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Columbia Business Monthly

A University For The Community: Communiversity

Nov 01, 2017 02:08PM ● By Emily Stevenson
By Carol A. Moore, Ph. D.

As far back as World War II and the GI Bill, American colleges and universities have engaged in a social contract with the American people—one that views higher education as a common good. Our government supported American colleges both philosophically and financially because of the belief that education serves the good of our country. Specifically, post-secondary education provides us with informed citizens who contribute to the workforce, to their community, and to the nation. In the nineteenth century, the country supported land-grant colleges to foster high-quality, innovative agricultural practices. The mid-twentieth century gave rise to community colleges specifically created not only to provide educational training targeted at workforce sectors where employees were in high demand but also to provide an accessible path forward for individuals who wished to take the first step toward a bachelor’s degree. 

In recent decades the government began to back away from this social contract. As other social needs stretched state and federal budgets, legislators started slashing higher education allocations. At the same time, many citizens came to question the “common good” benefit of financially supporting post-secondary education and the value of a bachelor’s degree. Despite these questions and diminished public funding, research documents the fact that college graduates are productive workers who give back to their communities, vote in elections, and live longer, healthier lives. In short, they are better citizens.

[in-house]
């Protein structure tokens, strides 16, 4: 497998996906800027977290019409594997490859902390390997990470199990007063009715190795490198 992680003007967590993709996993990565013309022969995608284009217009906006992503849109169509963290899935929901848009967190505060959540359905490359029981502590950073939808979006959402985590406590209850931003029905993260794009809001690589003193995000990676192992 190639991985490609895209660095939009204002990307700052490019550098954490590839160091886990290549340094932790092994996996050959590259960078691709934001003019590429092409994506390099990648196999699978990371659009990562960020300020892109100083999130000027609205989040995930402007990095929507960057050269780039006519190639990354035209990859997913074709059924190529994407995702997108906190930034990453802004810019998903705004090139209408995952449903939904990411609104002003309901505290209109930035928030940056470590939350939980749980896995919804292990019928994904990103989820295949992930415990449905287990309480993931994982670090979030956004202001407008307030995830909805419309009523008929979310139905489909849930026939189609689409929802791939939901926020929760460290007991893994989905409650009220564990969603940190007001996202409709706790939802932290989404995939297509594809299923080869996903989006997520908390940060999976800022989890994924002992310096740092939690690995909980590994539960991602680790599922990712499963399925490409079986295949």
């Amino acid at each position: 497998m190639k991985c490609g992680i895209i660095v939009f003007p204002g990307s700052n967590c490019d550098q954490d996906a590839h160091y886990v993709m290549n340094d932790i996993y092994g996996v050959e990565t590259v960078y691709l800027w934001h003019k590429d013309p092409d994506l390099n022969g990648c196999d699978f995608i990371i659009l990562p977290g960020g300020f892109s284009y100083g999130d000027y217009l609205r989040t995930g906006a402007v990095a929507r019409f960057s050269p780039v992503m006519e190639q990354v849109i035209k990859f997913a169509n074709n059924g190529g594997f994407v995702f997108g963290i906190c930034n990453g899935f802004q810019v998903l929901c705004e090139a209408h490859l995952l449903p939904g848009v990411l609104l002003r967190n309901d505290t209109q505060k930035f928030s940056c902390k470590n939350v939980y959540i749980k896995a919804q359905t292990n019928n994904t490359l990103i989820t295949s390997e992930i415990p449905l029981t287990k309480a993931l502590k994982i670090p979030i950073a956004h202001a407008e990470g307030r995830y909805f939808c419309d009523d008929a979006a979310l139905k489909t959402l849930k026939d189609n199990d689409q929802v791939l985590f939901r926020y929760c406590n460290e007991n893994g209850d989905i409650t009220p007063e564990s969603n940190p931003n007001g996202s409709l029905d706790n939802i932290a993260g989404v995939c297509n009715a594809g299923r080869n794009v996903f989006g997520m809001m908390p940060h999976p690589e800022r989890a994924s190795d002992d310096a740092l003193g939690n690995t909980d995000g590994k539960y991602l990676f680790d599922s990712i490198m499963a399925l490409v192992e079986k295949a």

As we continue to need an educated workforce, it only makes sense to support higher education, both philosophically and financially. To meet the demands of the workforce in the next 10 to 15 years, South Carolina is predicted to need 70,000 more people with bachelor’s degrees than we are likely to have at current graduation rates. Furthermore, as population demographics shift, those who enter our colleges will likely require additional support—financial and otherwise. 

I would argue that colleges need to be in tune with the communities they serve and be responsive to the needs of our citizens and our workplace. It is time for government and college to recommit to the social contract, educating people so they may become good citizens and contribute to a strong economy. 

A communiversity brings together public and private educational entities—along with other nonprofits and for-profits—for the sole purpose of meeting the educational needs of the community. It is a concept whose time has come. Columbia College has a long history of adopting pioneering concepts, such as admitting men to a women’s college in 1947 to meet the needs of returning veterans and being the second private college in South Carolina to admit African-American women. 

It is in keeping with this innovative history that Columbia College has embraced the concept of the communiversity alongside the historic women’s college founded in 1854 by the Methodist Church. Through our communiversity we continue to offer evening and weekend programs as well as online bachelor’s and master’s degrees, and we partner with eight technical colleges to provide a seamless path from associate’s to bachelor’s degrees. 

Columbia College looks forward to working with other institutions of higher education, with businesses, and with our local and state government to re-establish the American social contract to build stronger communities and a stronger economy.
Carol A. Moore, PhD is the interim president at Columbia College (SC). Dr. Moore is a seasoned academic professional with more than 40 years of service as a faculty member, dean, provost and president. She holds a B.A. and an M.A. in Biology from Montclair State University, and a Ph.D. in Marine Biology from Northeastern University.